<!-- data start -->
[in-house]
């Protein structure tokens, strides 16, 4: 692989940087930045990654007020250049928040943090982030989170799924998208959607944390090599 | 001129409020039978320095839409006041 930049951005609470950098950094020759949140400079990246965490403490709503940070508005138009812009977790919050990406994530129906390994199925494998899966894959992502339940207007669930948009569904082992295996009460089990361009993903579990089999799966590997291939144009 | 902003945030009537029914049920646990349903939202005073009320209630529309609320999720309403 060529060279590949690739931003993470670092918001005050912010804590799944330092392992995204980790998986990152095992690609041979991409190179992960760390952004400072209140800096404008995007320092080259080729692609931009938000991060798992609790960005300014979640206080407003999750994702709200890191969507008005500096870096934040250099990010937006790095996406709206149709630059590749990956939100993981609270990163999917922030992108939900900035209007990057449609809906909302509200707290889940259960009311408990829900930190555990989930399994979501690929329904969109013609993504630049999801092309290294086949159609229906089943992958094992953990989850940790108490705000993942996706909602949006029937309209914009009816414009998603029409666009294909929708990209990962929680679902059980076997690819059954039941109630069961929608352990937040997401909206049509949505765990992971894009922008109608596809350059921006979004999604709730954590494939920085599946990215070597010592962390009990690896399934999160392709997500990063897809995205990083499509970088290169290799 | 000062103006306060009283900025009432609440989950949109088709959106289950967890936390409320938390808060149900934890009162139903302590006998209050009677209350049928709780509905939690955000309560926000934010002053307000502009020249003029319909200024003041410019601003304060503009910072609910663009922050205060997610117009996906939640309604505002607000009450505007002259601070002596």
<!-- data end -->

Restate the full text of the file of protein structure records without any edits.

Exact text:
[in-house]
């Protein structure tokens, strides 16, 4: 692989940087930045990654007020250049928040943090982030989170799924998208959607944390090599 | 001129409020039978320095839409006041 930049951005609470950098950094020759949140400079990246965490403490709503940070508005138009812009977790919050990406994530129906390994199925494998899966894959992502339940207007669930948009569904082992295996009460089990361009993903579990089999799966590997291939144009 | 902003945030009537029914049920646990349903939202005073009320209630529309609320999720309403 060529060279590949690739931003993470670092918001005050912010804590799944330092392992995204980790998986990152095992690609041979991409190179992960760390952004400072209140800096404008995007320092080259080729692609931009938000991060798992609790960005300014979640206080407003999750994702709200890191969507008005500096870096934040250099990010937006790095996406709206149709630059590749990956939100993981609270990163999917922030992108939900900035209007990057449609809906909302509200707290889940259960009311408990829900930190555990989930399994979501690929329904969109013609993504630049999801092309290294086949159609229906089943992958094992953990989850940790108490705000993942996706909602949006029937309209914009009816414009998603029409666009294909929708990209990962929680679902059980076997690819059954039941109630069961929608352990937040997401909206049509949505765990992971894009922008109608596809350059921006979004999604709730954590494939920085599946990215070597010592962390009990690896399934999160392709997500990063897809995205990083499509970088290169290799 | 000062103006306060009283900025009432609440989950949109088709959106289950967890936390409320938390808060149900934890009162139903302590006998209050009677209350049928709780509905939690955000309560926000934010002053307000502009020249003029319909200024003041410019601003304060503009910072609910663009922050205060997610117009996906939640309604505002607000009450505007002259601070002596």